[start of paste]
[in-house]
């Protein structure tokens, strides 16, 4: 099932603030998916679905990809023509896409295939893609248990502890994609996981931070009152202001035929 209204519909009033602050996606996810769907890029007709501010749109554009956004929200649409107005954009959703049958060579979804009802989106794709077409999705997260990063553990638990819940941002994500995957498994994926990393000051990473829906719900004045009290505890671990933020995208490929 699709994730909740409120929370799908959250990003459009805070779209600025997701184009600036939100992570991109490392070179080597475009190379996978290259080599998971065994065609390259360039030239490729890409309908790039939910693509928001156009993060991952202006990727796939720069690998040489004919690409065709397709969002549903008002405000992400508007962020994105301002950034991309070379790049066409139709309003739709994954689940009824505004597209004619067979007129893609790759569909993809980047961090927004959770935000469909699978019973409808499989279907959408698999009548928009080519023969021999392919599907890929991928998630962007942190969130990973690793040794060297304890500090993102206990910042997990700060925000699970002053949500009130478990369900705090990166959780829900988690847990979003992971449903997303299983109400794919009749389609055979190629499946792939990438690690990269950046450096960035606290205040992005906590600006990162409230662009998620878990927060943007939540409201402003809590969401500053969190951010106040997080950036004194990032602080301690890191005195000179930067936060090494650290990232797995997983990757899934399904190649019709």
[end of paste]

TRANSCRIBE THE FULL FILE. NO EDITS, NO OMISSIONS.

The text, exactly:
[in-house]
């Protein structure tokens, strides 16, 4: 099932603030998916679905990809023509896409295939893609248990502890994609996981931070009152202001035929 209204519909009033602050996606996810769907890029007709501010749109554009956004929200649409107005954009959703049958060579979804009802989106794709077409999705997260990063553990638990819940941002994500995957498994994926990393000051990473829906719900004045009290505890671990933020995208490929 699709994730909740409120929370799908959250990003459009805070779209600025997701184009600036939100992570991109490392070179080597475009190379996978290259080599998971065994065609390259360039030239490729890409309908790039939910693509928001156009993060991952202006990727796939720069690998040489004919690409065709397709969002549903008002405000992400508007962020994105301002950034991309070379790049066409139709309003739709994954689940009824505004597209004619067979007129893609790759569909993809980047961090927004959770935000469909699978019973409808499989279907959408698999009548928009080519023969021999392919599907890929991928998630962007942190969130990973690793040794060297304890500090993102206990910042997990700060925000699970002053949500009130478990369900705090990166959780829900988690847990979003992971449903997303299983109400794919009749389609055979190629499946792939990438690690990269950046450096960035606290205040992005906590600006990162409230662009998620878990927060943007939540409201402003809590969401500053969190951010106040997080950036004194990032602080301690890191005195000179930067936060090494650290990232797995997983990757899934399904190649019709």